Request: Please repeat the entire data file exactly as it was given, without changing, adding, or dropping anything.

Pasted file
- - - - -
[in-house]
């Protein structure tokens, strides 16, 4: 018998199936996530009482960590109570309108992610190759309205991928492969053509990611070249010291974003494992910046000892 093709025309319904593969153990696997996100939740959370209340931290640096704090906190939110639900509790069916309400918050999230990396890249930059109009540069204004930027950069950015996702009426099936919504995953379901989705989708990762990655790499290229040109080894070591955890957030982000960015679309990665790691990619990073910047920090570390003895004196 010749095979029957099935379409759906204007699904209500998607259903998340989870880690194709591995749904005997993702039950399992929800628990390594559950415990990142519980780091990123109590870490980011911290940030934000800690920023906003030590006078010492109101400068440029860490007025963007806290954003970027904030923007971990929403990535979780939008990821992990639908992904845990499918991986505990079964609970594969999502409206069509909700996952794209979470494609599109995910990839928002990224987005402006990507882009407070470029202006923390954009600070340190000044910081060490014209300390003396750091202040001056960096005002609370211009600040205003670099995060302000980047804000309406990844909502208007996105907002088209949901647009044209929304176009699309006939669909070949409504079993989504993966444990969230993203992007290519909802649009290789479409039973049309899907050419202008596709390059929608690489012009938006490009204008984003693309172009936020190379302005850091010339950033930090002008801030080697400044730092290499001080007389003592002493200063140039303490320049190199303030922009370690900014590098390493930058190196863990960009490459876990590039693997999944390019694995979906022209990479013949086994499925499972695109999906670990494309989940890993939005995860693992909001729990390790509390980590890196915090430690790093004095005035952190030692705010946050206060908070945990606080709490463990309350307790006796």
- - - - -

[in-house]
């Protein structure tokens, strides 16, 4: 018998199936996530009482960590109570309108992610190759309205991928492969053509990611070249010291974003494992910046000892 093709025309319904593969153990696997996100939740959370209340931290640096704090906190939110639900509790069916309400918050999230990396890249930059109009540069204004930027950069950015996702009426099936919504995953379901989705989708990762990655790499290229040109080894070591955890957030982000960015679309990665790691990619990073910047920090570390003895004196 010749095979029957099935379409759906204007699904209500998607259903998340989870880690194709591995749904005997993702039950399992929800628990390594559950415990990142519980780091990123109590870490980011911290940030934000800690920023906003030590006078010492109101400068440029860490007025963007806290954003970027904030923007971990929403990535979780939008990821992990639908992904845990499918991986505990079964609970594969999502409206069509909700996952794209979470494609599109995910990839928002990224987005402006990507882009407070470029202006923390954009600070340190000044910081060490014209300390003396750091202040001056960096005002609370211009600040205003670099995060302000980047804000309406990844909502208007996105907002088209949901647009044209929304176009699309006939669909070949409504079993989504993966444990969230993203992007290519909802649009290789479409039973049309899907050419202008596709390059929608690489012009938006490009204008984003693309172009936020190379302005850091010339950033930090002008801030080697400044730092290499001080007389003592002493200063140039303490320049190199303030922009370690900014590098390493930058190196863990960009490459876990590039693997999944390019694995979906022209990479013949086994499925499972695109999906670990494309989940890993939005995860693992909001729990390790509390980590890196915090430690790093004095005035952190030692705010946050206060908070945990606080709490463990309350307790006796």